Photo: Nan Palermo/flickr

Prada Marfa
Prada Marfa

It was repaired, and today, Prada Marfa is a popular landmark, and is maintained by a non-profit arts organization in Marfa, Texas. It's not a store, and the door cannot be opened.

Photo: daveynin/flickr

Unclaimed Baggage Center
Unclaimed Baggage Center

Unclaimed Baggage Center, Scottsboro, Ala.

Ever wonder what happens to that suitcase that keeps going round and round the baggage carousel after everyone's gone? It likely goes to a unique lost luggage store that has grown so big it has three levels and covers more than a city block (and has a coffee shop.) 

Photo: Shutterstock

Unclaimed Baggage Center
Unclaimed Baggage Center

Doyle Owens started out in 1970 with $300, buying unclaimed luggage from airlines and selling the stuff in an old rented house. Besides racks and racks of jeans, shoes, and t-shirts, the store sells electronics, jewelry, sporting goods, books, and of course, luggage.

Photo: dcwriterdawn/flickr

Unclaimed Baggage Center
Unclaimed Baggage Center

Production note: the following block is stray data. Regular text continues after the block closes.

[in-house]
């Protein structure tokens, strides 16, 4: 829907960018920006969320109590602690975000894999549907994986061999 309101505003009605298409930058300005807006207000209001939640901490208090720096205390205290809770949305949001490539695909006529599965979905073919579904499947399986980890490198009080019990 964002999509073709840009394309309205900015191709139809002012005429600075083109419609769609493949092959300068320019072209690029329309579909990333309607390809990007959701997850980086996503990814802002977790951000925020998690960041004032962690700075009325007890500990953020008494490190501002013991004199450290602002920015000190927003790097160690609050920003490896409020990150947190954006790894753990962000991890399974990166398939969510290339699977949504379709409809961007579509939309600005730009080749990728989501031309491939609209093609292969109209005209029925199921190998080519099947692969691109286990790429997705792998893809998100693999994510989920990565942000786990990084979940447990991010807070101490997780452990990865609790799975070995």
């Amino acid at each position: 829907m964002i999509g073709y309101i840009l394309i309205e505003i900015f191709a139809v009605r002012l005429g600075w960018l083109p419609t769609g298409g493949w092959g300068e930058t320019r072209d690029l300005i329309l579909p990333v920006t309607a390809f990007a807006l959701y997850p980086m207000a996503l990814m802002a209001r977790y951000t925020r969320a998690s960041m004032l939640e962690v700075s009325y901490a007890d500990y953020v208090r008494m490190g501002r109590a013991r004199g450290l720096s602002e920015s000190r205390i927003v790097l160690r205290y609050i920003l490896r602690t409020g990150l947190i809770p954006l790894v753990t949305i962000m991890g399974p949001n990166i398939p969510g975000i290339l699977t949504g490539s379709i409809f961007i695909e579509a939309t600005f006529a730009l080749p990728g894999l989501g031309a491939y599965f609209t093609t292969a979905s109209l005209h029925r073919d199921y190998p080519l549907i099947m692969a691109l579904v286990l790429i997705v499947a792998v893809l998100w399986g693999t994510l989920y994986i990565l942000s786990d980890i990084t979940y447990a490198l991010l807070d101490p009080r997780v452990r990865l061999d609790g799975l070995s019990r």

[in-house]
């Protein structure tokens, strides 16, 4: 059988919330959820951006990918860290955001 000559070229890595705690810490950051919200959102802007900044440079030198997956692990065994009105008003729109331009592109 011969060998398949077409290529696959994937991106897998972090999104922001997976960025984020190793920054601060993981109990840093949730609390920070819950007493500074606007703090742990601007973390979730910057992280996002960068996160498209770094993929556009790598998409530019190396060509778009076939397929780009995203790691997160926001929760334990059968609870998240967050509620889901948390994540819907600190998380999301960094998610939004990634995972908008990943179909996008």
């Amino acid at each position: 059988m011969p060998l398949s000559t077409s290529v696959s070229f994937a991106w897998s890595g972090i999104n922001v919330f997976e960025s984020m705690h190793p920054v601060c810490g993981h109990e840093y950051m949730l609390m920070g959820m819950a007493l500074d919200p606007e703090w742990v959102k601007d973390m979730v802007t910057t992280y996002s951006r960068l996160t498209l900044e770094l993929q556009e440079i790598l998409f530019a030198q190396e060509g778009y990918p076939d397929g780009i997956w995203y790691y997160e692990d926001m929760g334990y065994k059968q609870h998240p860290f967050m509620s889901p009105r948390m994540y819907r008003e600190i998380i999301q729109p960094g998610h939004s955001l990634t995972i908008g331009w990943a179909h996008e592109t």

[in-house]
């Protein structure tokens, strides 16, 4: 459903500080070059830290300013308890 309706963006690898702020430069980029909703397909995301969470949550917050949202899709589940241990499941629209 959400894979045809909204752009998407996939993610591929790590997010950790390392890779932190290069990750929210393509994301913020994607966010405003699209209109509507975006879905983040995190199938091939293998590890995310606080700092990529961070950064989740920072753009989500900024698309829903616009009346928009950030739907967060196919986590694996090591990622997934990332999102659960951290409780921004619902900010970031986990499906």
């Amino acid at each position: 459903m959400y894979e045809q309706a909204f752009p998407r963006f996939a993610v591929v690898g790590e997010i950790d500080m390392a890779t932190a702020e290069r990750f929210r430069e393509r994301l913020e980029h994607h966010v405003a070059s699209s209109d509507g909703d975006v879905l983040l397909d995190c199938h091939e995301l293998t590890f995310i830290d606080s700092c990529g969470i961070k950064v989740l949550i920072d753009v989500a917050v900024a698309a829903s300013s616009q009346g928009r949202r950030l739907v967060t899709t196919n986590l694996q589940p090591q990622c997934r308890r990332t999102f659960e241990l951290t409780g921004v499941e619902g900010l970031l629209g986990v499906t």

Shoppers at the Unclaimed Baggage Center have found everything from moose antlers and designer gowns to a Rolex watch and valuable artwork. The store's website says that money has been found in the hem of pants, inside socks, and the shoulder of a jacket.

Photo: Shutterstock

Highline Park
Highline Park

Highline Park, New York City

This 1.45-mile-long elevated linear park, greenway and rail trail was created on a historic freight rail line elevated above the streets on Manhattan's West Side in New York City.

Photo: pisaphotography / Shutterstock

Highline Park
Highline Park

Stroll through this public park featuring gardens that are home to pollinators, migratory birds and other creatures in the heart of the city. See the views, enjoy a miniature forest of lush dogwoods, and check out the art exhibits.

Photo: MikeDotta / Shutterstock.com

Highline Park
Highline Park

Highline Park has a calendar of events all summer long, with festivals, educational programs, entertainment and tours. Visit TheHighline.org for info.

Photo: MikeDotta / Shutterstock.com

Centralia, Pa.
Centralia, Pa.

Centralia, Pa.

This former bustling coal town of over 27,000 people was gradually abandoned after a coal seam underground caught fire in 1962 and burned for decades, with smoke and steam coming up through the cracks in the streets.